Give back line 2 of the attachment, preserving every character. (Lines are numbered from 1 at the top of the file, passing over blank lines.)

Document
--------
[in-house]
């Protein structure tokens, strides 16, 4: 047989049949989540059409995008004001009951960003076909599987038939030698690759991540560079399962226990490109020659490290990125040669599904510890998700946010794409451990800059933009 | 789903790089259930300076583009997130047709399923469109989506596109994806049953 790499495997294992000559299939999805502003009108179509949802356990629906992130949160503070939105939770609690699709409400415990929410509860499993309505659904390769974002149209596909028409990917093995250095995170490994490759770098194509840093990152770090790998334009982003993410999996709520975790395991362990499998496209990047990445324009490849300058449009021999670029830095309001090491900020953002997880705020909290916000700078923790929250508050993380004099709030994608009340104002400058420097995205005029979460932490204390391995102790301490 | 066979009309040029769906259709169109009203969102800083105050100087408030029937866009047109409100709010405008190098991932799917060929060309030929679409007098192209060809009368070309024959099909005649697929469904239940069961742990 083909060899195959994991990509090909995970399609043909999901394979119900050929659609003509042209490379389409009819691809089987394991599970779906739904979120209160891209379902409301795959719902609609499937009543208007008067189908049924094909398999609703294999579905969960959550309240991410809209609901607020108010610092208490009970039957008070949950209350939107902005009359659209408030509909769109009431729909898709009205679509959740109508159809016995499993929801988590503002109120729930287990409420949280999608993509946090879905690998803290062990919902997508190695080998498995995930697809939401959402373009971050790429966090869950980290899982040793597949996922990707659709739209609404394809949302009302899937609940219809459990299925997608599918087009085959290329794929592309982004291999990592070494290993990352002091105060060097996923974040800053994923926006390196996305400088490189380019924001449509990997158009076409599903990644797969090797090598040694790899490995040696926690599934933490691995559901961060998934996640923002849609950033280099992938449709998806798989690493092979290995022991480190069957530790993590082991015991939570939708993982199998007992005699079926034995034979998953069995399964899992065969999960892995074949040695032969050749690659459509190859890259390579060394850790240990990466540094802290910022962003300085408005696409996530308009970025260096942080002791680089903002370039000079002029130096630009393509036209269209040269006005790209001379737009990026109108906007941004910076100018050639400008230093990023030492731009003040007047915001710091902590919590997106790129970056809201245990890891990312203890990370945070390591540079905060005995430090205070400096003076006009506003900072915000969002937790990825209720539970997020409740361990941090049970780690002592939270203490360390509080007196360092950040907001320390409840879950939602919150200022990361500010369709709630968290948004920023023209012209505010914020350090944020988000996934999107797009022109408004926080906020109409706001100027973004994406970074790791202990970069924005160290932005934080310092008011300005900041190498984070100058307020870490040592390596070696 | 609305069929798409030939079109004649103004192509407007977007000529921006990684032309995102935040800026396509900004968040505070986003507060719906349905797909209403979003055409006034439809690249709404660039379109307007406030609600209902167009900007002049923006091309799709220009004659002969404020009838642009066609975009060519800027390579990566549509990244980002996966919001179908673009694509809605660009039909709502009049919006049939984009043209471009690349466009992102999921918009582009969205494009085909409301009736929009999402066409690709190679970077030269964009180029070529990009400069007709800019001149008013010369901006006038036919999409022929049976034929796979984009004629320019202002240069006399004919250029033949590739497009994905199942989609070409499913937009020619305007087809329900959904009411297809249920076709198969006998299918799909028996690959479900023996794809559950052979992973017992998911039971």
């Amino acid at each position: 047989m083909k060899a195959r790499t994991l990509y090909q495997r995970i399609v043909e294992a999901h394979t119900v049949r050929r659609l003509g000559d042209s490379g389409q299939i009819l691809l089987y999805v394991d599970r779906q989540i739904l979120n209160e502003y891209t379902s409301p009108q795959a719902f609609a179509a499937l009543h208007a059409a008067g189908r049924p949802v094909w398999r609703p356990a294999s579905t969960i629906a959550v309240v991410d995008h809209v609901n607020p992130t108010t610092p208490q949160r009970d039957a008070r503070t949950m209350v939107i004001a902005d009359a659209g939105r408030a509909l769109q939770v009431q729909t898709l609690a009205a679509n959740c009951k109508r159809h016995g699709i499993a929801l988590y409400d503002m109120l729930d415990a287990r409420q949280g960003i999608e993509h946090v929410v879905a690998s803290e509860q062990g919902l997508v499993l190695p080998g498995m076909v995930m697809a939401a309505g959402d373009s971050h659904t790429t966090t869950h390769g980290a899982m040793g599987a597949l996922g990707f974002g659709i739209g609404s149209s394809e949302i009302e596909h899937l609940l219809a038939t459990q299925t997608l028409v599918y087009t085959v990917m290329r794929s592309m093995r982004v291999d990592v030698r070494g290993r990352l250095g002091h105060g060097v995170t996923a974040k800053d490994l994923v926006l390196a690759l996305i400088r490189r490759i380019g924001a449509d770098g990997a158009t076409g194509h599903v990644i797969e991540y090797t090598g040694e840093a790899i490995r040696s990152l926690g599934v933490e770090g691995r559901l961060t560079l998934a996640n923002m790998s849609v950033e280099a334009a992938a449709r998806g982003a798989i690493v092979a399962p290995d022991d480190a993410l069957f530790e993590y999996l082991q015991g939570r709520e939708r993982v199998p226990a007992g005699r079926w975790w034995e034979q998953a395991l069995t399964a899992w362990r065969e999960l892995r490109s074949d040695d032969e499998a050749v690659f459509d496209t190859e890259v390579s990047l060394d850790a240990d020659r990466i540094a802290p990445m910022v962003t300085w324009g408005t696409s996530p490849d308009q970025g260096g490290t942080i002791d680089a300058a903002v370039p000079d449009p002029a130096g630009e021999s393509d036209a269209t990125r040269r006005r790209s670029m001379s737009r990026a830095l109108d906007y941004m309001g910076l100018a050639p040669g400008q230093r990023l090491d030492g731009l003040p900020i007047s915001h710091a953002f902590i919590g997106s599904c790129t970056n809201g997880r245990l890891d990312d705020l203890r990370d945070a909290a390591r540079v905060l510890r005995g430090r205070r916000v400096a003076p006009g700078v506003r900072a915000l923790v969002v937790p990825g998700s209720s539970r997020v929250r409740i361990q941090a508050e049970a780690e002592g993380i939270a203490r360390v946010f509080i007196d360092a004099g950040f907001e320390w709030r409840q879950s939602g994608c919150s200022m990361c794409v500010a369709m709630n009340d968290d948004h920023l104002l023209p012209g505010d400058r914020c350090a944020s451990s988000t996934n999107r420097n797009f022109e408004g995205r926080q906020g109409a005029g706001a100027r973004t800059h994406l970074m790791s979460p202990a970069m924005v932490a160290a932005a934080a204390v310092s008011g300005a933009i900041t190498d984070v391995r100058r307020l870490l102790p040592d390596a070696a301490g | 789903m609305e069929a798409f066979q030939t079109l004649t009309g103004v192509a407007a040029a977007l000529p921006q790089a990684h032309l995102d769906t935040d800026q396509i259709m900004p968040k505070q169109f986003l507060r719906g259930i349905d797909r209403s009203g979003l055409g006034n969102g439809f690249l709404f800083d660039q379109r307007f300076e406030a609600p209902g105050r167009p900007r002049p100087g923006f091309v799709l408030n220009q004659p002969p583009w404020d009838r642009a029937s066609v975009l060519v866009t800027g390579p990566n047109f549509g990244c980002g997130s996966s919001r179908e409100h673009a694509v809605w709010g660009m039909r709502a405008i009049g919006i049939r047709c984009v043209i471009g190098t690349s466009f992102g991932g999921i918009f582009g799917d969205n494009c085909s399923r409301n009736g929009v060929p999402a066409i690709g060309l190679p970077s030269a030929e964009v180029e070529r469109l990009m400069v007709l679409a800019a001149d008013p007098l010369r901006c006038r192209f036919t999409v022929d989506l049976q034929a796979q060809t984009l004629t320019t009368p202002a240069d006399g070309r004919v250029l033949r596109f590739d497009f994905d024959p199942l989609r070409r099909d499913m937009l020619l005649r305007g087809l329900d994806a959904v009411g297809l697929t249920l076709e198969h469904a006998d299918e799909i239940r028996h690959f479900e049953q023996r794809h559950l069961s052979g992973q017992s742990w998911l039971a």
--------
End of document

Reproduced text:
């Protein structure tokens, strides 16, 4: 047989049949989540059409995008004001009951960003076909599987038939030698690759991540560079399962226990490109020659490290990125040669599904510890998700946010794409451990800059933009 | 789903790089259930300076583009997130047709399923469109989506596109994806049953 790499495997294992000559299939999805502003009108179509949802356990629906992130949160503070939105939770609690699709409400415990929410509860499993309505659904390769974002149209596909028409990917093995250095995170490994490759770098194509840093990152770090790998334009982003993410999996709520975790395991362990499998496209990047990445324009490849300058449009021999670029830095309001090491900020953002997880705020909290916000700078923790929250508050993380004099709030994608009340104002400058420097995205005029979460932490204390391995102790301490 | 066979009309040029769906259709169109009203969102800083105050100087408030029937866009047109409100709010405008190098991932799917060929060309030929679409007098192209060809009368070309024959099909005649697929469904239940069961742990 083909060899195959994991990509090909995970399609043909999901394979119900050929659609003509042209490379389409009819691809089987394991599970779906739904979120209160891209379902409301795959719902609609499937009543208007008067189908049924094909398999609703294999579905969960959550309240991410809209609901607020108010610092208490009970039957008070949950209350939107902005009359659209408030509909769109009431729909898709009205679509959740109508159809016995499993929801988590503002109120729930287990409420949280999608993509946090879905690998803290062990919902997508190695080998498995995930697809939401959402373009971050790429966090869950980290899982040793597949996922990707659709739209609404394809949302009302899937609940219809459990299925997608599918087009085959290329794929592309982004291999990592070494290993990352002091105060060097996923974040800053994923926006390196996305400088490189380019924001449509990997158009076409599903990644797969090797090598040694790899490995040696926690599934933490691995559901961060998934996640923002849609950033280099992938449709998806798989690493092979290995022991480190069957530790993590082991015991939570939708993982199998007992005699079926034995034979998953069995399964899992065969999960892995074949040695032969050749690659459509190859890259390579060394850790240990990466540094802290910022962003300085408005696409996530308009970025260096942080002791680089903002370039000079002029130096630009393509036209269209040269006005790209001379737009990026109108906007941004910076100018050639400008230093990023030492731009003040007047915001710091902590919590997106790129970056809201245990890891990312203890990370945070390591540079905060005995430090205070400096003076006009506003900072915000969002937790990825209720539970997020409740361990941090049970780690002592939270203490360390509080007196360092950040907001320390409840879950939602919150200022990361500010369709709630968290948004920023023209012209505010914020350090944020988000996934999107797009022109408004926080906020109409706001100027973004994406970074790791202990970069924005160290932005934080310092008011300005900041190498984070100058307020870490040592390596070696 | 609305069929798409030939079109004649103004192509407007977007000529921006990684032309995102935040800026396509900004968040505070986003507060719906349905797909209403979003055409006034439809690249709404660039379109307007406030609600209902167009900007002049923006091309799709220009004659002969404020009838642009066609975009060519800027390579990566549509990244980002996966919001179908673009694509809605660009039909709502009049919006049939984009043209471009690349466009992102999921918009582009969205494009085909409301009736929009999402066409690709190679970077030269964009180029070529990009400069007709800019001149008013010369901006006038036919999409022929049976034929796979984009004629320019202002240069006399004919250029033949590739497009994905199942989609070409499913937009020619305007087809329900959904009411297809249920076709198969006998299918799909028996690959479900023996794809559950052979992973017992998911039971």